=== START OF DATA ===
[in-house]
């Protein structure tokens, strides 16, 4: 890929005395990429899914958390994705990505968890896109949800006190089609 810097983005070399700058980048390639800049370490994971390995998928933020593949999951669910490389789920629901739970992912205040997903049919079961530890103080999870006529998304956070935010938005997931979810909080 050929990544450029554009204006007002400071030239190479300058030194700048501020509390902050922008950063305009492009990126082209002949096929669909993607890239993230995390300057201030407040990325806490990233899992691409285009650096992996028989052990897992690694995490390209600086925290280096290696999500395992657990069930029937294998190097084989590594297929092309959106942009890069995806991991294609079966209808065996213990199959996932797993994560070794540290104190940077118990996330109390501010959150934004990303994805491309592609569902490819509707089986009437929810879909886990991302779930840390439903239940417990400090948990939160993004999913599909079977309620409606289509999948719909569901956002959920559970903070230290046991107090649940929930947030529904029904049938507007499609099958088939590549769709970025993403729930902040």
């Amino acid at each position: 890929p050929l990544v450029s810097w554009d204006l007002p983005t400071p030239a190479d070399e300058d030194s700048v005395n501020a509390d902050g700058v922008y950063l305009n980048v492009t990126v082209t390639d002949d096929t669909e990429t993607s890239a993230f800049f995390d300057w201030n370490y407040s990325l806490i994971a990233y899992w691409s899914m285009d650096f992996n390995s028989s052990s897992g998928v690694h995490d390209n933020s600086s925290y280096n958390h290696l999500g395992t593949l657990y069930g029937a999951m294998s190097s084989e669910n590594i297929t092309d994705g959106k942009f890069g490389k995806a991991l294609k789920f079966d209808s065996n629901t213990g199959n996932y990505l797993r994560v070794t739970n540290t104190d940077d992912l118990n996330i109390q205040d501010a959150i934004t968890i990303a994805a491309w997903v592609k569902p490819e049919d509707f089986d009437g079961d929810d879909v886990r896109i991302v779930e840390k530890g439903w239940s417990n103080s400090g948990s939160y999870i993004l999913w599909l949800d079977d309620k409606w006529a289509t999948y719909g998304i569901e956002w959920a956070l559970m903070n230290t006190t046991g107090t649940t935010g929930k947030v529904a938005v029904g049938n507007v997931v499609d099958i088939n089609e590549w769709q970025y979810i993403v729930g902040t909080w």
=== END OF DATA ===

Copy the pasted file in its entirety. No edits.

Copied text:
[in-house]
């Protein structure tokens, strides 16, 4: 890929005395990429899914958390994705990505968890896109949800006190089609 810097983005070399700058980048390639800049370490994971390995998928933020593949999951669910490389789920629901739970992912205040997903049919079961530890103080999870006529998304956070935010938005997931979810909080 050929990544450029554009204006007002400071030239190479300058030194700048501020509390902050922008950063305009492009990126082209002949096929669909993607890239993230995390300057201030407040990325806490990233899992691409285009650096992996028989052990897992690694995490390209600086925290280096290696999500395992657990069930029937294998190097084989590594297929092309959106942009890069995806991991294609079966209808065996213990199959996932797993994560070794540290104190940077118990996330109390501010959150934004990303994805491309592609569902490819509707089986009437929810879909886990991302779930840390439903239940417990400090948990939160993004999913599909079977309620409606289509999948719909569901956002959920559970903070230290046991107090649940929930947030529904029904049938507007499609099958088939590549769709970025993403729930902040």
């Amino acid at each position: 890929p050929l990544v450029s810097w554009d204006l007002p983005t400071p030239a190479d070399e300058d030194s700048v005395n501020a509390d902050g700058v922008y950063l305009n980048v492009t990126v082209t390639d002949d096929t669909e990429t993607s890239a993230f800049f995390d300057w201030n370490y407040s990325l806490i994971a990233y899992w691409s899914m285009d650096f992996n390995s028989s052990s897992g998928v690694h995490d390209n933020s600086s925290y280096n958390h290696l999500g395992t593949l657990y069930g029937a999951m294998s190097s084989e669910n590594i297929t092309d994705g959106k942009f890069g490389k995806a991991l294609k789920f079966d209808s065996n629901t213990g199959n996932y990505l797993r994560v070794t739970n540290t104190d940077d992912l118990n996330i109390q205040d501010a959150i934004t968890i990303a994805a491309w997903v592609k569902p490819e049919d509707f089986d009437g079961d929810d879909v886990r896109i991302v779930e840390k530890g439903w239940s417990n103080s400090g948990s939160y999870i993004l999913w599909l949800d079977d309620k409606w006529a289509t999948y719909g998304i569901e956002w959920a956070l559970m903070n230290t006190t046991g107090t649940t935010g929930k947030v529904a938005v029904g049938n507007v997931v499609d099958i088939n089609e590549w769709q970025y979810i993403v729930g902040t909080w």